Sure enough, Dr. Balber told me he began the Watts Christian Health Center a few years ago through World Impact, an inner-city ministry. He works there two Thursdays a month, and on the other two Thursdays, he mends teeth at the Ventura County Rescue Mission.


“We’re in a service profession,” Balber told me. “It’s not all about making money. And it’s great to see the smiles in Watts.”

Hard to believe there was so much goodwill in one building, but we weren’t done with our charity tour. Hirsch told me that after he treated Franklin, he referred her up to the fourth-floor office of James Jensvold, an oral surgeon who has done his share of volunteer dentistry at MEND in Pacoima. That stands for Meet Each Need with Dignity.

Jensvold, who on occasion has also treated animals at the Los Angeles Zoo, said he yanked four of Franklin’s teeth at “a greatly reduced rate.” She’s not his only patient who’s struggling, he said.

“Business is definitely down,” he went on, with lots of patients having lost dental insurance in workplace cutbacks.

Hirsch said patients never used to ask about the cost of a particular procedure. “Now everybody does. Even the celebrities that I have.”

When I left the medical building, I drove a few miles down the road to a modest apartment building and knocked on Franklin’s door. She greeted me with a sweet but shy smile, offering a quick peek at her dental work.

“I don’t want to sound like a whiner,” she said, leading me into a living room with lots of photos of her four grandchildren. “I’m a lot better off than a lot of people.”

She had a regular dentist, and coverage, for 25 years. But when she went to him a year or so ago with her problem, he said the work would cost her $400 a month.

“I walked out of that office and never went back,” Franklin said. She lived with the pain until she no longer could.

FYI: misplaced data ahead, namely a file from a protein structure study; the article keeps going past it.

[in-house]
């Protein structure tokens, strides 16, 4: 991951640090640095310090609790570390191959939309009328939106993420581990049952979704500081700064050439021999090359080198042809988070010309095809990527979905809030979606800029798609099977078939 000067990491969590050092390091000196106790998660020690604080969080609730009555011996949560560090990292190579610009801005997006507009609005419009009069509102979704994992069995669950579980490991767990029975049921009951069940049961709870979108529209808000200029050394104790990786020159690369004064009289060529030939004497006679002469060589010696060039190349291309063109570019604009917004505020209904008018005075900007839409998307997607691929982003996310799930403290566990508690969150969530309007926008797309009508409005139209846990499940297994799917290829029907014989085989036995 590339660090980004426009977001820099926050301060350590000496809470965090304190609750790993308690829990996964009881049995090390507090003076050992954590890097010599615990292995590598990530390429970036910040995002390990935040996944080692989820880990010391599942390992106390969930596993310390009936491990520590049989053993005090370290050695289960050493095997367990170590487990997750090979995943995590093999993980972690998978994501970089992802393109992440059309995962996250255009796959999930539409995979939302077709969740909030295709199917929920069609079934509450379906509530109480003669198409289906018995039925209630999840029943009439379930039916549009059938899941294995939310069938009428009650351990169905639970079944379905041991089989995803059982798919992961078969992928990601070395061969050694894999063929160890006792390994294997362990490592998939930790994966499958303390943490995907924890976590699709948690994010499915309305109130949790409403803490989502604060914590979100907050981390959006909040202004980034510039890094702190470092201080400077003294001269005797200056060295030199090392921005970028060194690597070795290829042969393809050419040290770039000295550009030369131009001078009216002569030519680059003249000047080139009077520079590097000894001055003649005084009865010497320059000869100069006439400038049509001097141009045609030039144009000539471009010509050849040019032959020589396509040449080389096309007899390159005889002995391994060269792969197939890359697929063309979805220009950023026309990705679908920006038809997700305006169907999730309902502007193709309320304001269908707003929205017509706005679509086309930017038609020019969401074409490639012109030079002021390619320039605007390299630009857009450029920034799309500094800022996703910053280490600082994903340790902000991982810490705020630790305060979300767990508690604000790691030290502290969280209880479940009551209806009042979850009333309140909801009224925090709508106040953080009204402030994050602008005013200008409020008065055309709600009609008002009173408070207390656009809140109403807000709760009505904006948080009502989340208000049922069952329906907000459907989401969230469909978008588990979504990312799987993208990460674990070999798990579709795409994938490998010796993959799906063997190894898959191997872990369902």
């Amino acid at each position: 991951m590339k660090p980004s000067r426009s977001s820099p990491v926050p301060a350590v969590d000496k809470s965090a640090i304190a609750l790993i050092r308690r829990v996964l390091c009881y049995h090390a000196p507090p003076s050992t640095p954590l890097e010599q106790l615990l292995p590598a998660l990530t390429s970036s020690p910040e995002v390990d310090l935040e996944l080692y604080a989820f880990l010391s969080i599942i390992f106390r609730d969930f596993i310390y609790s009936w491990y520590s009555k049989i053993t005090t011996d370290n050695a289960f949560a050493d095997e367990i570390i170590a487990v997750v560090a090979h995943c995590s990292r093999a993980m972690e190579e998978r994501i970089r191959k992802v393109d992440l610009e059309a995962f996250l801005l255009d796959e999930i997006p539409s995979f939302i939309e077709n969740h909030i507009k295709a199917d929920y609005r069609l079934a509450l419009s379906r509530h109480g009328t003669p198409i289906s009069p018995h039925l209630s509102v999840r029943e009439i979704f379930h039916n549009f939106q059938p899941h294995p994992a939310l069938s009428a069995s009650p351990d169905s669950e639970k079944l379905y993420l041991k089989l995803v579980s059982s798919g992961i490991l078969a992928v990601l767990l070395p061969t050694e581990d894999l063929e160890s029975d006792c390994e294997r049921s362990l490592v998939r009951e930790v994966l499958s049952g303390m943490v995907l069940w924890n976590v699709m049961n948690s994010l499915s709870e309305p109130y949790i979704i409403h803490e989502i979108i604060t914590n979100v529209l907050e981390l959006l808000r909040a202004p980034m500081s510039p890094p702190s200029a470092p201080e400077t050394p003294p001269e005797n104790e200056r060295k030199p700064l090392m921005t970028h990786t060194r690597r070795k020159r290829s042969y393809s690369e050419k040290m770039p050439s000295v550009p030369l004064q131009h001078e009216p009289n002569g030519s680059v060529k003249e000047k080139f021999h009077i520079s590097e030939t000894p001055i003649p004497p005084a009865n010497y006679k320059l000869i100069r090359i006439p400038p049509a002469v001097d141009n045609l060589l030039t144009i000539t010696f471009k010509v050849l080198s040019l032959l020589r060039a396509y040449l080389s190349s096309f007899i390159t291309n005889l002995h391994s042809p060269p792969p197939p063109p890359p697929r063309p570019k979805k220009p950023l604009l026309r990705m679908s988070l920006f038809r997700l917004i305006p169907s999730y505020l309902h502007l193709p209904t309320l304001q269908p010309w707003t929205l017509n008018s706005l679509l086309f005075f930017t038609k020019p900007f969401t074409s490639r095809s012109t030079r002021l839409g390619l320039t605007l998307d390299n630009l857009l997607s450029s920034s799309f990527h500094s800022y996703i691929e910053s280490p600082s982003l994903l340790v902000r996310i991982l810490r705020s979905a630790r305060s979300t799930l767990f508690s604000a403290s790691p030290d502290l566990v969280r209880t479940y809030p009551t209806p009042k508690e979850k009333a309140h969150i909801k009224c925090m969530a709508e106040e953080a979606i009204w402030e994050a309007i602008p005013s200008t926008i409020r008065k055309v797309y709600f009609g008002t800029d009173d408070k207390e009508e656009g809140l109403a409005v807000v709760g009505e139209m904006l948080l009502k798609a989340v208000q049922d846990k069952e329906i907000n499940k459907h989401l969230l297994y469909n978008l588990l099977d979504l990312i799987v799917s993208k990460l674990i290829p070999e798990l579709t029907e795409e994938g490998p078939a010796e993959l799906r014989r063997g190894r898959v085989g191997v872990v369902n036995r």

“I felt like I was at the end of the line. I was really, really quite empty at that point,” she said, explaining why she had written me the letter.

But did she really consider ending it all?

“Who knows what was in my mind then?” she said.

She wouldn’t have thought to ask her daughters for help, she said, especially because one is married to an accountant who just lost his job with a Texas oil company, and the other is in the computer business and living on the edge in the San Francisco Bay Area.

So she suffered quietly and mostly alone until she got lucky with Dr. Hirsch, and now she’s gratefully back to her old routine.

And what is that, exactly?

“I do some volunteer work,” she said, keeping with the theme.

Three or four days a week, she’s at the Jewish Home for the Aging, helping run their little store. It’s very gratifying to help those in need, she said. She also helps run a senior activities program at Pierce College.

We chatted for a while, and when I left, I was thinking about how disturbing it is that we live in a society in which a 74-year-old grandmother sits alone and afraid, feeling doomed because she can’t afford a dentist.

The city can be such a cold, isolating place, but here was a woman who gave and, in the end, received from kindred spirits. There was justice and redemption in that -- a measure of hope, too. I drove away feeling grateful that Sylvia Franklin had written me a letter.